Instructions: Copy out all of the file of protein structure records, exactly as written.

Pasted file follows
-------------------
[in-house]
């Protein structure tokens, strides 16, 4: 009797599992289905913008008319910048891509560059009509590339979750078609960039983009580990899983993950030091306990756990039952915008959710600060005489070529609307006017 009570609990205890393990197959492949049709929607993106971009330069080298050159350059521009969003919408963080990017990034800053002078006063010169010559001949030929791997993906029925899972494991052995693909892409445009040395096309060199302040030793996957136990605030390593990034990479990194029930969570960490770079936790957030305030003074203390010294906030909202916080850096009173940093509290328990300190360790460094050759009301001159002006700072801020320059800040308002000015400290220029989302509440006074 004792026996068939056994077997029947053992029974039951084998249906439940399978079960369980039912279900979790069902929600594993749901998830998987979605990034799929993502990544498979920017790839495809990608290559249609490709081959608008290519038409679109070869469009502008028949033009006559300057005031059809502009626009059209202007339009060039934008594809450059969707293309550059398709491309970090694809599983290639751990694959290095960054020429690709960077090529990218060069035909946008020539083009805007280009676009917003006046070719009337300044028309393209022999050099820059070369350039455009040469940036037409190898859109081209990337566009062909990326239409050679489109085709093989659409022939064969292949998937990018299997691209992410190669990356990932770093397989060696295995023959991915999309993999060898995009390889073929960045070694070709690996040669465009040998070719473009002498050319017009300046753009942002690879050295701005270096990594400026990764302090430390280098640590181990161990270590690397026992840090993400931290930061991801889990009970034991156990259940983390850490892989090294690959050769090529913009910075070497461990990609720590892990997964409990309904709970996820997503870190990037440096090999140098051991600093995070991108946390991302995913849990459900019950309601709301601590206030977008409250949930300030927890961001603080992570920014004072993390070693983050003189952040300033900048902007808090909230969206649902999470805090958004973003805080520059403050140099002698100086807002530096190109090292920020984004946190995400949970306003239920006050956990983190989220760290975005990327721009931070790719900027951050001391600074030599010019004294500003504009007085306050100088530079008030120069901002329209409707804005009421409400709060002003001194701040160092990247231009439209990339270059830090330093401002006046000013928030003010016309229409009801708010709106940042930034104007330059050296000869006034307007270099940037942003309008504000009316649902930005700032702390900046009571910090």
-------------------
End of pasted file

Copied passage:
[in-house]
């Protein structure tokens, strides 16, 4: 009797599992289905913008008319910048891509560059009509590339979750078609960039983009580990899983993950030091306990756990039952915008959710600060005489070529609307006017 009570609990205890393990197959492949049709929607993106971009330069080298050159350059521009969003919408963080990017990034800053002078006063010169010559001949030929791997993906029925899972494991052995693909892409445009040395096309060199302040030793996957136990605030390593990034990479990194029930969570960490770079936790957030305030003074203390010294906030909202916080850096009173940093509290328990300190360790460094050759009301001159002006700072801020320059800040308002000015400290220029989302509440006074 004792026996068939056994077997029947053992029974039951084998249906439940399978079960369980039912279900979790069902929600594993749901998830998987979605990034799929993502990544498979920017790839495809990608290559249609490709081959608008290519038409679109070869469009502008028949033009006559300057005031059809502009626009059209202007339009060039934008594809450059969707293309550059398709491309970090694809599983290639751990694959290095960054020429690709960077090529990218060069035909946008020539083009805007280009676009917003006046070719009337300044028309393209022999050099820059070369350039455009040469940036037409190898859109081209990337566009062909990326239409050679489109085709093989659409022939064969292949998937990018299997691209992410190669990356990932770093397989060696295995023959991915999309993999060898995009390889073929960045070694070709690996040669465009040998070719473009002498050319017009300046753009942002690879050295701005270096990594400026990764302090430390280098640590181990161990270590690397026992840090993400931290930061991801889990009970034991156990259940983390850490892989090294690959050769090529913009910075070497461990990609720590892990997964409990309904709970996820997503870190990037440096090999140098051991600093995070991108946390991302995913849990459900019950309601709301601590206030977008409250949930300030927890961001603080992570920014004072993390070693983050003189952040300033900048902007808090909230969206649902999470805090958004973003805080520059403050140099002698100086807002530096190109090292920020984004946190995400949970306003239920006050956990983190989220760290975005990327721009931070790719900027951050001391600074030599010019004294500003504009007085306050100088530079008030120069901002329209409707804005009421409400709060002003001194701040160092990247231009439209990339270059830090330093401002006046000013928030003010016309229409009801708010709106940042930034104007330059050296000869006034307007270099940037942003309008504000009316649902930005700032702390900046009571910090």